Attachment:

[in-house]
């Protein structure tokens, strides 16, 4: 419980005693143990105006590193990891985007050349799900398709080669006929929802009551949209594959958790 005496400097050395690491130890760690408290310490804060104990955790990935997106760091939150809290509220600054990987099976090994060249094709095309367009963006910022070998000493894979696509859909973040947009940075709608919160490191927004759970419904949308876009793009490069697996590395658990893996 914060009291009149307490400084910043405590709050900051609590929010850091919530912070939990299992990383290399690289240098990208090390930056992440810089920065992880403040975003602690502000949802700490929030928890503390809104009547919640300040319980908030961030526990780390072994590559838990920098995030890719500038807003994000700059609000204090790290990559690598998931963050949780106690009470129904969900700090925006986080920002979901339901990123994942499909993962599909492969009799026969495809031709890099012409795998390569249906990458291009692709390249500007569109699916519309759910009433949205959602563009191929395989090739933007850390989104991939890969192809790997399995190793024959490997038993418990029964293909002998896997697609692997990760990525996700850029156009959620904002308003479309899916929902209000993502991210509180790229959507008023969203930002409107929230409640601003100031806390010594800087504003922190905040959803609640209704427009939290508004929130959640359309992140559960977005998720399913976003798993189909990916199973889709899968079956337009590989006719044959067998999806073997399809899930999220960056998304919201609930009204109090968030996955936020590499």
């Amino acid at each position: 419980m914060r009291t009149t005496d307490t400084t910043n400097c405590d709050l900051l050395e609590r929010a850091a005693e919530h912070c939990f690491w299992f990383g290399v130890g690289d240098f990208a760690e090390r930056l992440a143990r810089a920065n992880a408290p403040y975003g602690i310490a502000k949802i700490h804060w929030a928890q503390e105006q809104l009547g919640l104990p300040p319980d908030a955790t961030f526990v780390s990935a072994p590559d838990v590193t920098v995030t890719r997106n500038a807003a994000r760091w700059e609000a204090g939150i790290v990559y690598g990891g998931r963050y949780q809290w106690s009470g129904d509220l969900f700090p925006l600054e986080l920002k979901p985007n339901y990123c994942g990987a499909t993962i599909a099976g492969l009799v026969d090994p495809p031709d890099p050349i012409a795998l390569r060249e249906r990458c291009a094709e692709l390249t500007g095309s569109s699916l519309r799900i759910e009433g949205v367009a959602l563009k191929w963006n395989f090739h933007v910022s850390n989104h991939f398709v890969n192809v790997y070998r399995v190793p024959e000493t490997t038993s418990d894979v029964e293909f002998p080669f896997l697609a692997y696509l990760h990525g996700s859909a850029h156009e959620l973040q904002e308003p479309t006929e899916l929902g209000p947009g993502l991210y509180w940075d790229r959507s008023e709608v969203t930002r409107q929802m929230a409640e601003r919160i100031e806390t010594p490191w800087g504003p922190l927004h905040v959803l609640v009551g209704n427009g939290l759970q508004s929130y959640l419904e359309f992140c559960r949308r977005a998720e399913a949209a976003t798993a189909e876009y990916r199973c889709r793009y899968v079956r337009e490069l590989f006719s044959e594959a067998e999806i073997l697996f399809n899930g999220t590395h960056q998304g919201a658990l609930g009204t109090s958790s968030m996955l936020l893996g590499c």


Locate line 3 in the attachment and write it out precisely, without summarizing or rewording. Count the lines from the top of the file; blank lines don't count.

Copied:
């Amino acid at each position: 419980m914060r009291t009149t005496d307490t400084t910043n400097c405590d709050l900051l050395e609590r929010a850091a005693e919530h912070c939990f690491w299992f990383g290399v130890g690289d240098f990208a760690e090390r930056l992440a143990r810089a920065n992880a408290p403040y975003g602690i310490a502000k949802i700490h804060w929030a928890q503390e105006q809104l009547g919640l104990p300040p319980d908030a955790t961030f526990v780390s990935a072994p590559d838990v590193t920098v995030t890719r997106n500038a807003a994000r760091w700059e609000a204090g939150i790290v990559y690598g990891g998931r963050y949780q809290w106690s009470g129904d509220l969900f700090p925006l600054e986080l920002k979901p985007n339901y990123c994942g990987a499909t993962i599909a099976g492969l009799v026969d090994p495809p031709d890099p050349i012409a795998l390569r060249e249906r990458c291009a094709e692709l390249t500007g095309s569109s699916l519309r799900i759910e009433g949205v367009a959602l563009k191929w963006n395989f090739h933007v910022s850390n989104h991939f398709v890969n192809v790997y070998r399995v190793p024959e000493t490997t038993s418990d894979v029964e293909f002998p080669f896997l697609a692997y696509l990760h990525g996700s859909a850029h156009e959620l973040q904002e308003p479309t006929e899916l929902g209000p947009g993502l991210y509180w940075d790229r959507s008023e709608v969203t930002r409107q929802m929230a409640e601003r919160i100031e806390t010594p490191w800087g504003p922190l927004h905040v959803l609640v009551g209704n427009g939290l759970q508004s929130y959640l419904e359309f992140c559960r949308r977005a998720e399913a949209a976003t798993a189909e876009y990916r199973c889709r793009y899968v079956r337009e490069l590989f006719s044959e594959a067998e999806i073997l697996f399809n899930g999220t590395h960056q998304g919201a658990l609930g009204t109090s958790s968030m996955l936020l893996g590499c």